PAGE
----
Category Archives: SOUPS

MINESTRONE AL STAGIONE FOR THE COLDER MONTHS, ITALIAN COMFORT FOOD

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MINESTRONE….an Italian word coming from MINESTRA, a type of soup.  The ONE at the end of an Italian word means…This just got BIGGER!  It denotes a larger/bigger version of whatever that word meant before.  Having said all that please enjoy my version of MINESTRONE and realize there is NO ONE RECIPE for this soup.  Like so much of Italy’s and the World’s cuisines the end result is based on what’s available to the cook.    Some historical documentation says that the original MINESTRONE soups were always vegetable based.  Many Italians today still believe that for a Minestrone to truly be what it’s name says, there’s no meat involved.  That line has blurred.  Let’s say Minestrone is most times a vegetarian soup, with some versions having meat in them.  See?  No argument. No debate.  And my version here is NOT MY ONLY VERSION!!! I’m giving you ONE way to make it using lots of seasonal vegetables in the Fall/Winter.  The other “debate” revolves over adding pasta or rice.  Add what you want, that line has blurred as well.  Hardcore “purists” might say no pasta or rice.   And thirdly., the stock used as the base.  Purists and most likely the most original start simply with water.  Modern cooks have so much available to them that Beef, Chicken, Veal, or Vegetable stock is added as the base.  When your vegetables are at the height of their seasons water alone will help carry the flavors.  In this instance again, as you wish…use a meat or vegetable stock, or water.  Each instance will give a different nuance to the soup.  ALL GOOD.  There, no debate who makes the  best, whose recipe is correct, whatever.  It’s food people.  Did you use good ingredients and does it taste delicious?  That’s the heart of a Minestrone.  BTW, i always loved the Progresso Minestrone in a can, yes along with the hundreds of Italian and American soups my mom made while we were growing up we did have Progresso Minestrone and Progresso Chickarina.  Good Memories.  Now, let’s make MINESTRONE STAGIONALE, for the Fall/Winter.   Note:  Cavolo Nero.  Lacinato Kale  It’s one of my favorite vegetables for this soup.  Comes from Central Italy’s TUSCANY. Less “Kale-y” than other types of that vegetable.  More like a Swiss Chard with a little something something going on.  Can be found in many supermarkets and farmers markets in the fall and winter, esp. organic.   A great way to use a “new” vegetable.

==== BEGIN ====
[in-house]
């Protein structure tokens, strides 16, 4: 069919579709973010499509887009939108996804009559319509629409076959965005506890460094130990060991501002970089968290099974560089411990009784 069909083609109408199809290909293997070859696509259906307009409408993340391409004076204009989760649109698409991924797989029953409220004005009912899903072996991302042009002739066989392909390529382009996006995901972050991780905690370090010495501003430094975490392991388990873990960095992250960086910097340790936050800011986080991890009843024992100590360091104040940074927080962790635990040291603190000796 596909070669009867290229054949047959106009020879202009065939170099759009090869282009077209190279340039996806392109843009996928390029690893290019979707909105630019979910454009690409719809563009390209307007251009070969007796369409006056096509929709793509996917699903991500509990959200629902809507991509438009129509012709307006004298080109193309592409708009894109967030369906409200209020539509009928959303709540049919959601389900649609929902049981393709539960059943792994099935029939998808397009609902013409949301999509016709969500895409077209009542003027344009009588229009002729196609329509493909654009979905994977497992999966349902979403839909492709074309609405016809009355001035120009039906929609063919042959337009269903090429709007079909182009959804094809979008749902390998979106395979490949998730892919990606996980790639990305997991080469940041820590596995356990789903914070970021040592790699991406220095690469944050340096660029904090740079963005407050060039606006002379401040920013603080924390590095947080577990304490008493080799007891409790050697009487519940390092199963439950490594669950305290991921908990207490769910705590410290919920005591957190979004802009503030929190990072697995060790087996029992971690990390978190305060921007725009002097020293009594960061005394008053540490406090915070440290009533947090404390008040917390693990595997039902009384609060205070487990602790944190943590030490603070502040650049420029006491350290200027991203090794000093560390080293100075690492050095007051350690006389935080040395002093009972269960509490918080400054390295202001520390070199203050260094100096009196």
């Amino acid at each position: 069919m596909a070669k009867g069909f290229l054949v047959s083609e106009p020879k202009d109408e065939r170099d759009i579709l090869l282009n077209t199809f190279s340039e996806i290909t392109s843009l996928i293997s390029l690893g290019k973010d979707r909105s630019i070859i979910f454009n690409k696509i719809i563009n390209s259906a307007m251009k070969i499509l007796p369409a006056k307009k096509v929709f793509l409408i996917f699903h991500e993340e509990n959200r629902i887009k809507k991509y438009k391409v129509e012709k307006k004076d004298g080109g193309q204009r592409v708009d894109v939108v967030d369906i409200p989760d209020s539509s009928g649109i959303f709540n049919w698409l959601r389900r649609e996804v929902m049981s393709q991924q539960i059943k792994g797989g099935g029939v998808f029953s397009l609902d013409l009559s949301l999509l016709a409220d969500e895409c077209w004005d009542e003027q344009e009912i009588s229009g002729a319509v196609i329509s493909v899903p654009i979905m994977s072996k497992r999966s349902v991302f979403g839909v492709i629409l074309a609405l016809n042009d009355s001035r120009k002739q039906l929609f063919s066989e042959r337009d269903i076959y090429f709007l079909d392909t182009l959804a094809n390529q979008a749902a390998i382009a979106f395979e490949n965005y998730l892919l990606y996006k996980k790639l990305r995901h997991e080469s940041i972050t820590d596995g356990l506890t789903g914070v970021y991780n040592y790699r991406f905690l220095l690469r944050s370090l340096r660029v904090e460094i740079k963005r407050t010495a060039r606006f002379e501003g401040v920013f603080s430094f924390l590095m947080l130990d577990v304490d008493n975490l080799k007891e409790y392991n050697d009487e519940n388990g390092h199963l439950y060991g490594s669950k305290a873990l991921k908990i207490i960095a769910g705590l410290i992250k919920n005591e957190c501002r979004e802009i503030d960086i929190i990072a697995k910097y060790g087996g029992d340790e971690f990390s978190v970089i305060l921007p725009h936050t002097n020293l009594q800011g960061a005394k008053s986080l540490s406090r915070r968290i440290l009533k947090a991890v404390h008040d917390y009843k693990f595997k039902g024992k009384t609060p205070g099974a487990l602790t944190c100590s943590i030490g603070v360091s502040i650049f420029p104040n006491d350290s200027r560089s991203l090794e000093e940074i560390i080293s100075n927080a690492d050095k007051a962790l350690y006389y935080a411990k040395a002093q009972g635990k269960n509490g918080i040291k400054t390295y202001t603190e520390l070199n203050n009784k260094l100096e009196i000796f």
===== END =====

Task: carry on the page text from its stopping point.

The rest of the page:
MINESTRONE AL STAGIONE

TAKES 3 HOURS             SERVES ABOUT 5

2 1/2 TBS. EXTRA VIRGIN OLIVE OIL

2 PEELED AND DICED CARROTS

3 STALKS CELERY, CHOPPED, USE THE LEAVES TOO

1 1/2 CUP CHOPPED RIPE TOMATOES, OR 2 CUPS CHOPPED ITALIAN PLUM TOMATOES

2 CUPS CHOPPED CAVOLO NERO (LACINATO KALE) OR DARK GREEN SWISS CHARD

1/2 CUP FINELY CHOPPED SAVOY CABBAGE

1 1/2 CUPS BORLOTTI (OR ANY ITALIAN BEAN OF YOUR CHOICE) BEANS, COOKED AND DRAINED

1 LARGE ONION, SMALL DICE

2 SLICE CLOVES OF GARLIC

4 1/2 CUPS WATER, OR STOCK

4 SMALL REDSKIN POTATOES, DICED

HANDFUL OF CHOPPED PARSLEY AND THYME

1/2 LB ORZO PASTA

KOSHER SALT, BLACK PEPPER

PLENTY OF FRESHLY GRATED PARMIGIANO-REGGIANO OR PECORINO